It should be noted that individuals who are considered to have become dependent on alcohol may not have all of the symptoms noted above; however, the more symptoms one possesses, the more seriously dependent upon alcohol one is likely to be. The intensity of these symptoms of alcohol dependence will also vary considerably between individuals.

The cycle below represents the common experience of the highly dependent drinker :

STRATEGIES FOR THE REDUCTION OF ONE’S ALCOHOL INTAKE :

– cut out at least some drinking sessions (eg lunchtime drinking) and, ideally, find something else to occupy the time to act as a distraction (such as actually eating lunch!)

– during drinking sessions, alternate between soft drinks and alcoholic drinks

– avoid drinking environments / the company of people who may pressure you to drink, during periods that you have decided to stay alcohol-free

– if people who are likely to encourage you to drink cannot be avoided, plan how you will resist their influence

– add generous amounts of non-alcoholic mixers to alcoholic drinks where possible, but drink at same speed as you would if the alcohol were less diluted (or slower!)

– avoid falling into social traps that tend to encourage drinking, such as participating in a large, hard-drinking group of people who are buying ’rounds’ for one another where a ‘group mentality’ is likely to predominate

Alcohol, to put it starkly, can destroy lives (see chart below), so, if you feel you have a serious problem, it is strongly advisable to seek professional guidance and support.

RESOURCES :

 

David Hosier BSc Hons; MSc; PGDE(FAHE).

 

 

David Hosier BSc Hons; MSc; PGDE(FAHE)

Borderline Personality Disorder: Raising Our Self-Esteem.

childhood-trauma-fact-sheet

WHAT IS THE EFFECT OF THINKING BADLY ABOUT OURSELVES?

Individuals with low self-esteem constantly criticize themselves. We may even META-CRITICIZE ourselves (criticize ourselves for criticizing ourselves). We oftemn focus on mistakes and over-generalize from them, believing that these mistakes completely define us as a person (thus losing perspective and ignoring the positive things about ourselves; in other words, being biased against ourselves, often because we have been programmed to dislike ourselves during childhood).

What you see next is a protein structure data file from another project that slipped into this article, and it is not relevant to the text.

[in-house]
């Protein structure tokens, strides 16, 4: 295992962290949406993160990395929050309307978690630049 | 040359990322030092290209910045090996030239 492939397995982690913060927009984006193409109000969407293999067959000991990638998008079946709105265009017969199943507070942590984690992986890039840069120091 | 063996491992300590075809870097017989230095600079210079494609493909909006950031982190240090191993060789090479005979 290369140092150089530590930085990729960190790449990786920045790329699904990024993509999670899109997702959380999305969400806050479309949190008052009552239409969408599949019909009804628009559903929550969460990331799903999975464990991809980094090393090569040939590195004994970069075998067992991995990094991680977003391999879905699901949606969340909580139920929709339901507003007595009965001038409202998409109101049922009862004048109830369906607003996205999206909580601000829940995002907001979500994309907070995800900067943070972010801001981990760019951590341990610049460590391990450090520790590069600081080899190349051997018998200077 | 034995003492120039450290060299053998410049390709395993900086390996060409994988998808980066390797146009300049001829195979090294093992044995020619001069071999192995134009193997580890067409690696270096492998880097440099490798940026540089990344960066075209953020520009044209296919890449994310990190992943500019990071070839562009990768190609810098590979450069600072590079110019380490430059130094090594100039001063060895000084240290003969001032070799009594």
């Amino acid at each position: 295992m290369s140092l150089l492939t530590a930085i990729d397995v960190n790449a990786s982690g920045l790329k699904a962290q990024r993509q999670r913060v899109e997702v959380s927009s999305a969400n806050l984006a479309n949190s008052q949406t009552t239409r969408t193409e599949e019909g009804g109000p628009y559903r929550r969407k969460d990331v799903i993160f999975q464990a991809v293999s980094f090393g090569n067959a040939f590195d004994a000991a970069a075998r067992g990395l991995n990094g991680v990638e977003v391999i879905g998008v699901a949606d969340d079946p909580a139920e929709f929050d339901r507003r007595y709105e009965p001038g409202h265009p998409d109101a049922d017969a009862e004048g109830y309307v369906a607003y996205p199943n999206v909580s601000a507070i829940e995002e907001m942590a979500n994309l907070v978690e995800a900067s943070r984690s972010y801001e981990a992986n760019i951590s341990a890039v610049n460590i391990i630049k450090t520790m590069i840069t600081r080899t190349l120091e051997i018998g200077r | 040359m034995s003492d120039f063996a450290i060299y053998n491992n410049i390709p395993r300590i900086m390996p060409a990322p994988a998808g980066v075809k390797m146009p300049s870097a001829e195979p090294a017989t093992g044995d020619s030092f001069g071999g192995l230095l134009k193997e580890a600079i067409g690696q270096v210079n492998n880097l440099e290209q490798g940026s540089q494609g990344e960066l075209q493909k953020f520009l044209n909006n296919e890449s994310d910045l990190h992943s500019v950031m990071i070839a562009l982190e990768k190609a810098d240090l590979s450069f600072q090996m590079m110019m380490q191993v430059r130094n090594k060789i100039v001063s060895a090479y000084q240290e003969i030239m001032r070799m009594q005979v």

This faulty thinking style leads to depression, guilt and low confidence. We may think of ourselves as: -stupid -unlikeable -inferior -weak -incompetent etc,etc…

We need to question our negative beliefs about ourselves and ask ourselves: ARE WE CONFUSING OUR THOUGHTS ABOUT OURSELVES WITH THE ACTUAL FACTS? One of the biggest dangers of self-criticism is that it can PARALYZE and DEMORALIZE us, taking away our confidence to try to develop ourselves in life. We feel doomed to perpetual, unremitting failure.

CONSTANTLY CRITICIZING OURSELVES IS UNFAIR:

We would not follow a friend around all day and focus his attention on his every little mistake by loudly announcing it to the exclusion of everything else, so why do we think it fair to do it to ourselves – undermining ourselves, chipping further away at our own precarious confidence?

CONSTANT SELF-CRITICISM IS COMPLETELY UNREALISTIC:

Often, we criticize ourselves with the benefit of hindsight – overlooking the fact that it was not possible to have this perspective at the time, and that we reacted AS THINGS APPEARED TO US THEN.

When we criticize ourselves in RETROSPECT, we do so with the benefit of information that was not available to us at the time we acted. CONSTANT SELF-CRITICISM PREVENTS US FROM LEARNING:

By constantly criticizing ourselves we take away our confidence to tackle problems in the future that could help develop us as a person; we keep ourselves ‘stuck’. We learn much better by PRAISING OURSELVES FOR WHAT WE DO RIGHT, NOT CRITICIZING OURSELVES FOR WHAT WE DO WRONG.

If we conclude we’re a hopeless failure, condemned to be eternally incompetent and useless, when we get things wrong, we will lose all incentive to perservere and make constructive changes in our lives.

CONSTANT SELF-CRITICISM IS MASOCHISTIC:

By constantly criticizing ourselves, we are kicking ourselves when we are down. We might be criticizing ourselves for such things as lacking confidence or always being miserable. It is important to remember, though, that other people, too, would probably see themselves in the same way if they had had the same experiences as us. It is a NATURAL and COMMON response to stressful events and does not mean that there is anything fundamentally wrong with us.

OVERCOMING OUR CRITICAL THOUGHTS:

-Spotting our self-critical thoughts: self-critical thoughts can become automatic, a routine we have never actively tried to change. We may not even have considered that we can change, assuming they were an essential and intransigent part of our nature.